KILAWEN’S DAUGHTER : “I know you wrote their letters”.

KID BUNTAL’S SON: “They are my friends”.

KILAWEN’S DAUGHTER : “Why don’t you write for yourself?”.

KID BUNTAL’S SON: “For whom?”.

KILAWEN’S DAUGHTER: “For me…”.

Silence. The lizard watching them from the ceiling suddenly darted towards an idling mosquito. The mosquito vanished.

KID BUNTAL’S SON: “Your brother will kill me”.

KILAWEN’S DAUGHTER: “This is about us not him”.

KID BUNTAL’S SON: “He’s my best friend. You know that”.

KILAWEN’S DAUGHTER: “I am his sister. He will understand”.

KID BUNTAL’S SON: “I will be a traitor. I slept in your house, ate from your table.”

She looked away to the window. Her eyes gleamed. The lizard looked at them intently.

KID BUNTAL’S SON: “We will be tormented”.

He reached for her hand. She moved closer and leaned on his shoulder. Their hearts are racing fast. He kissed her. The lizard fell to the floor.

Profile: The Trappist Monastery in Guimaras

The Trappists are Roman Catholic monks who follow the rule of St. Benedict as lived by the monks of Citeuax, France. Prayers and the Divine Office are their primary occupation in addition to making their living by farming and food processing.

Saturday, February 02, 2008

THE AGE OF MENUDO

Hair firmly cemented by gel, pastel colored (imitation) Converse shoes, high school uniform with sleeves rolled up ala siga and the kuwelyo standing ala Dracula, pants bastonized too short (sobra na shorts, kulang na pantalon) and too tight that a plastic have to be worn on each feet for them to slide through the laylayan, the stretchable jeans and Indian moccasins (aka topsider).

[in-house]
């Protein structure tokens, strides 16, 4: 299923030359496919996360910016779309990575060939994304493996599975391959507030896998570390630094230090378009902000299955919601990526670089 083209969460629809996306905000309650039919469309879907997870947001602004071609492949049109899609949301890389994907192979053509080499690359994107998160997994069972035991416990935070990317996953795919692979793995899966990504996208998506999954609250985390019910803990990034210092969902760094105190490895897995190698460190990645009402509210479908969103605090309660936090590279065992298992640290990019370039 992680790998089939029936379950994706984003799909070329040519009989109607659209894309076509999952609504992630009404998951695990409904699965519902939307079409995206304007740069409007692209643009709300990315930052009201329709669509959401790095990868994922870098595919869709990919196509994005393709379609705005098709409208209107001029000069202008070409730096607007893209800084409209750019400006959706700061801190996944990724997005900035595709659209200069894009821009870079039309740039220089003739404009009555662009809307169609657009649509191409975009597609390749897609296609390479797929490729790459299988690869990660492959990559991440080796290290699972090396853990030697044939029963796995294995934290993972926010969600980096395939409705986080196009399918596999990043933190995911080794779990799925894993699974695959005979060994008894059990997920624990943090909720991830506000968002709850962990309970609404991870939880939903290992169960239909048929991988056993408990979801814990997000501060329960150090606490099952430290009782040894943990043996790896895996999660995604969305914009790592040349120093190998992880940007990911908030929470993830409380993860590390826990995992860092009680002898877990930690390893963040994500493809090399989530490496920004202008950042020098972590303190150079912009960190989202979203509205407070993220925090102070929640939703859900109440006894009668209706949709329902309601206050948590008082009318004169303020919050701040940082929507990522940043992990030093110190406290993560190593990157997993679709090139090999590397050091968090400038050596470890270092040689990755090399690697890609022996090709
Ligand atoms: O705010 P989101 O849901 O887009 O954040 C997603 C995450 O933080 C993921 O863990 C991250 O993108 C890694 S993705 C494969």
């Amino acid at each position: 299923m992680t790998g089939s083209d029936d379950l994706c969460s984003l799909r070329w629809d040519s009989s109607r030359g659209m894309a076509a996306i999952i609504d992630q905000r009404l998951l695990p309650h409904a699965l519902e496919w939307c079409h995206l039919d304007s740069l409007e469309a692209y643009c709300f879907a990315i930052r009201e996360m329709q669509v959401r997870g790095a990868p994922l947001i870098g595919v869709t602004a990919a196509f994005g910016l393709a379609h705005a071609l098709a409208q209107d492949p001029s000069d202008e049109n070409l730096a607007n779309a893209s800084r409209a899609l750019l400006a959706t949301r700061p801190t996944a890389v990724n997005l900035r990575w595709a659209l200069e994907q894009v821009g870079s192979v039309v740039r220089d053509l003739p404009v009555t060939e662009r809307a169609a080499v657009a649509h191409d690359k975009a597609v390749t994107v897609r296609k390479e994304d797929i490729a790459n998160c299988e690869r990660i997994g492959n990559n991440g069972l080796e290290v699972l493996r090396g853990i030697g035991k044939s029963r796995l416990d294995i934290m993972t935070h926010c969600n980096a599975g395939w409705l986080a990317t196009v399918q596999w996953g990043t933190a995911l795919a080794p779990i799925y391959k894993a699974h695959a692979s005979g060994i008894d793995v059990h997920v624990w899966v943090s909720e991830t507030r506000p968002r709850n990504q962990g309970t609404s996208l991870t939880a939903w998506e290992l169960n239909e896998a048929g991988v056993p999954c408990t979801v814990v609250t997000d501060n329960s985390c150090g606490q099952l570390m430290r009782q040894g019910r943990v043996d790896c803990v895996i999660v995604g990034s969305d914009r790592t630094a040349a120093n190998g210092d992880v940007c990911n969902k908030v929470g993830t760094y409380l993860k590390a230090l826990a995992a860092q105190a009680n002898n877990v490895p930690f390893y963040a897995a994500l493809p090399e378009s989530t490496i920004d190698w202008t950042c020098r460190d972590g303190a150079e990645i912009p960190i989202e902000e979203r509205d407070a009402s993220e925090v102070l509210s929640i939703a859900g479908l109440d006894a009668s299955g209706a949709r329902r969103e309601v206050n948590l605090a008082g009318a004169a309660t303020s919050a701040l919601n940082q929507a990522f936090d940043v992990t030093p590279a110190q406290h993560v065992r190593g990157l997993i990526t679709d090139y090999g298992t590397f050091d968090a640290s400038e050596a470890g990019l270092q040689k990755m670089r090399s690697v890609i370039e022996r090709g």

1.

Abet watched “Bagets” in Alicia and life was never the same again. He was JC Bonnin, cool and masculine, and broken in by an older woman (Chanda Romero).

Sarsi Emmanuel in Bomba Star, betamax x-rated movie, waffle hotdogs and the Mirinda promo (complete the bike parts from under the bottle caps and win it), breakdancing and the strut, Sony Walkman, Lilet singing “I love you boy if you only knew…”, more bold movies.

2.

Bagets 2 flopped but Menudo was the king of the air waves. It was easy to fall in love.

Bandana rolled up and tied around the head then the wrist then later around the thigh, faded jeans, long hair, bling blings when these were not yet called as such, Michael Jackson’s moon walk, long white socks.


3.

The letters in scented linen paper in the mandatory 3-folds of lovers flew fast. One night, she called him to the chicken coop. She kissed him lightly on the cheek. It was his first. Para siyang naka-virgin. Madonna is a distant relative but Abet didn’t care.

Footloose also flopped and Myra Manibog was hot.

4.

Madonna sings for a combo. She performed in Almaguer North’s pasala on the day he will go back to NELA in Alicia. It was some kind of a forbidden love situation. A tulay (emissary) handed him an envelope scented with Forest Interlude. And as he pulled out the cut-out heart inside emblazoned with BER-NA, he caught her eyes as she began to sing. “Got to catch the plane at 7:30 / Why haven’t you come to say good bye / Time is running out and I’m still waiting / I’m so lost without you I could die…”

FLAMES: F-friends, L-lovers, A-angry, M-married, E-enemies, S-sweetheart.

5.

Then came Amelia. A jealous Madonna confronted her. They broke up. Madonna would later perform in Japan and Abet would go to college. Ricky Martin came back. Bertong Langis remembered the age of Menudo and Madonna and sang for them. “Talk to me / Tell me your name / You blow me off like it's all the same / You lit a fuse and now I'm ticking away / Like a bomb / Yeah, Baby…”

Profiles: The Churches of Barotac Nuevo and Banate, Iloilo

The church of Barotac Nuevo (above) was started to be constructed by Fr. Julian Yturriaga (OSA) in 1876 and was completed in 1888 under the successive supervisions of Fr. Eustaquio Torres (OSA) and Fr. Calixto Gonzales (OSA). It was burned down in 1912 and probably rebuilt. Fr. Eustaquio Torres (OSA) built the Banate church (below) in 1870.